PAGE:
Memphis police on Saturday permanently deactivated the unit of the five officers who fatally beat a young Black man, the latest instance of police brutality to elicit nationwide calls for reform.
The shocking death of 29-year-old Tyre Nichols has reopened anguished debate across the United States about officer violence, particularly after promises of reform swept the country following the death of another Black man, George Floyd, in 2020.
The five officers, who were also Black, had belonged to Memphis' Scorpion unit, which was launched in November 2021 with the intent of reducing illegal activity in crime hotspots, including by blanketing those areas with more officers.
But on Saturday, the MPD said in a statement it was "in the best interest of all to permanently deactivate the SCORPION Unit."
"The officers currently assigned to the unit agree unreservedly with this next step," it added.
Nichols's family welcomed the decision in a statement from their lawyers, calling it "both appropriate and proportional to the tragic death of Tyre Nichols, and also a decent and just decision for all citizens of Memphis."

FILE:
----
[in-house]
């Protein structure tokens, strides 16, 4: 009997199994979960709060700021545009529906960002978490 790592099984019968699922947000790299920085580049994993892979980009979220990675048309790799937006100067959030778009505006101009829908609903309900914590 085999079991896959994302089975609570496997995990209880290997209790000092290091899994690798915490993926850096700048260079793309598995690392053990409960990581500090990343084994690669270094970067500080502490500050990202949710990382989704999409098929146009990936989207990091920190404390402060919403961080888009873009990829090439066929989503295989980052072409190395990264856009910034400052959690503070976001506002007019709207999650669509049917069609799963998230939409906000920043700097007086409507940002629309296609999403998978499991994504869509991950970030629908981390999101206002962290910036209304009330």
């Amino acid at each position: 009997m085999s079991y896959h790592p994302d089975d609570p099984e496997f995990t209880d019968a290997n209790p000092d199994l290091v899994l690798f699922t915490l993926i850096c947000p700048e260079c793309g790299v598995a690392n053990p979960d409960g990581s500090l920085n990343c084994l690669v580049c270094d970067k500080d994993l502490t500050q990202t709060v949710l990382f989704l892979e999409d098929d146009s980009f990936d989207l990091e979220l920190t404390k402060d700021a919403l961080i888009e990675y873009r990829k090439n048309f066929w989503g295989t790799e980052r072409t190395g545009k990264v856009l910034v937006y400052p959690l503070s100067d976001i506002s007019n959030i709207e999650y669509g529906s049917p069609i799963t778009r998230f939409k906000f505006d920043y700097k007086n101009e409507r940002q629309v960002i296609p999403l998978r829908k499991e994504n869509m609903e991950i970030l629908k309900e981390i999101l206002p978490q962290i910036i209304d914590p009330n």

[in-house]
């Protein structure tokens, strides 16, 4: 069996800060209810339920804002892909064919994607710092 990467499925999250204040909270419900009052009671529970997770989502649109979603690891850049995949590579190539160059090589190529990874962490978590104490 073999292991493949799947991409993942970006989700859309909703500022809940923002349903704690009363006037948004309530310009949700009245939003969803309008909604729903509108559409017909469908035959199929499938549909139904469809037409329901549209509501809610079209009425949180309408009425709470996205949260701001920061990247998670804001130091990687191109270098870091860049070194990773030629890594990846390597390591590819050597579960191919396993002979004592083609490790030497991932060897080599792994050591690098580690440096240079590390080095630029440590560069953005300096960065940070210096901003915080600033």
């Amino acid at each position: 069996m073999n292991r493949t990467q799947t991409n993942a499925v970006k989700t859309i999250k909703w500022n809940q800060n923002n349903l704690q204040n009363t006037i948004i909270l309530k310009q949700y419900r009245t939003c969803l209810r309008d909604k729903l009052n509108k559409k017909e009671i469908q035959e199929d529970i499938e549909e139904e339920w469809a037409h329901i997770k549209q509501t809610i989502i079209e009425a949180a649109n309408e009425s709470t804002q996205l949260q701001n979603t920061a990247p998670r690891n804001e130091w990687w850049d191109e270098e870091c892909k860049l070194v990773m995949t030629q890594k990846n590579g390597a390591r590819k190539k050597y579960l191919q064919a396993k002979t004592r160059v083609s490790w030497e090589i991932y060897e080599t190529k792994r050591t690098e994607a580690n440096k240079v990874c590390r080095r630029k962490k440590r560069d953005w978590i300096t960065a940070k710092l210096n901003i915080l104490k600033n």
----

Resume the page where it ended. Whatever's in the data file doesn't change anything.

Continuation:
"We hope that other cities take similar action with their saturation police units in the near future to begin to create greater trust in their communities," the family added.
Police Chief Cerelyn Davis, who created the unit, had previously told CNN it was at least initially successful, with reduced crime in 2022 following a record number of 345 homicides the prior year, a number which she said had prompted "an outcry from the community."
The unit, which stands for Street Crimes Operation to Restore Peace in Our Neighbourhoods, had been intended "to reduce gun violence, to be visible in communities, and to also impact the rise in the crime," she said.
Despite nationwide calls for police reform following Floyd's death, the number of people who died during interactions with police hit a 10-year high in 2022, at 1,186 fatalities, according to the website Mapping Police Violence.
The officers involved in Nichols's death face second-degree murder charges as well as indictments for aggravated assault and aggravated kidnapping.
Even after the Friday release of graphic video showing the beating, some key questions remained unanswered, mainly what caused Nichols to be stopped. (AFP)